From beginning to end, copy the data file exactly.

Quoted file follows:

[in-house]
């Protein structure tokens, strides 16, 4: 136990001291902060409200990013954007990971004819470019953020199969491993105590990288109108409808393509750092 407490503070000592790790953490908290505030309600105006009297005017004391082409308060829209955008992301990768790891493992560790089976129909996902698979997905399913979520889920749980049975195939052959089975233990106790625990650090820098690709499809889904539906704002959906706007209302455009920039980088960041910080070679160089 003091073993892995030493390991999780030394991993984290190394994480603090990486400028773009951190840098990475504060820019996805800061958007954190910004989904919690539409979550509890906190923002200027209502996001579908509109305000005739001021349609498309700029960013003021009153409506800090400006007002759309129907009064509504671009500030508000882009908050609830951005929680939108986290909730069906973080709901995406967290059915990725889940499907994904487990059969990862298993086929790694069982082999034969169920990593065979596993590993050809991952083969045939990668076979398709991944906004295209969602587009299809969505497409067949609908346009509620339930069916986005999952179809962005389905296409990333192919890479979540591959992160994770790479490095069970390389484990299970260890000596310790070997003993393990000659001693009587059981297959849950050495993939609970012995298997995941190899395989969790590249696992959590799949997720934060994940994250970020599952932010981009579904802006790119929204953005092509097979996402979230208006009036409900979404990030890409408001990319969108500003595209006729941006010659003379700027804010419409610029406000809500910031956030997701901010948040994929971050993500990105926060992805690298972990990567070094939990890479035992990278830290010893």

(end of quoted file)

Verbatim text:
[in-house]
């Protein structure tokens, strides 16, 4: 136990001291902060409200990013954007990971004819470019953020199969491993105590990288109108409808393509750092 407490503070000592790790953490908290505030309600105006009297005017004391082409308060829209955008992301990768790891493992560790089976129909996902698979997905399913979520889920749980049975195939052959089975233990106790625990650090820098690709499809889904539906704002959906706007209302455009920039980088960041910080070679160089 003091073993892995030493390991999780030394991993984290190394994480603090990486400028773009951190840098990475504060820019996805800061958007954190910004989904919690539409979550509890906190923002200027209502996001579908509109305000005739001021349609498309700029960013003021009153409506800090400006007002759309129907009064509504671009500030508000882009908050609830951005929680939108986290909730069906973080709901995406967290059915990725889940499907994904487990059969990862298993086929790694069982082999034969169920990593065979596993590993050809991952083969045939990668076979398709991944906004295209969602587009299809969505497409067949609908346009509620339930069916986005999952179809962005389905296409990333192919890479979540591959992160994770790479490095069970390389484990299970260890000596310790070997003993393990000659001693009587059981297959849950050495993939609970012995298997995941190899395989969790590249696992959590799949997720934060994940994250970020599952932010981009579904802006790119929204953005092509097979996402979230208006009036409900979404990030890409408001990319969108500003595209006729941006010659003379700027804010419409610029406000809500910031956030997701901010948040994929971050993500990105926060992805690298972990990567070094939990890479035992990278830290010893």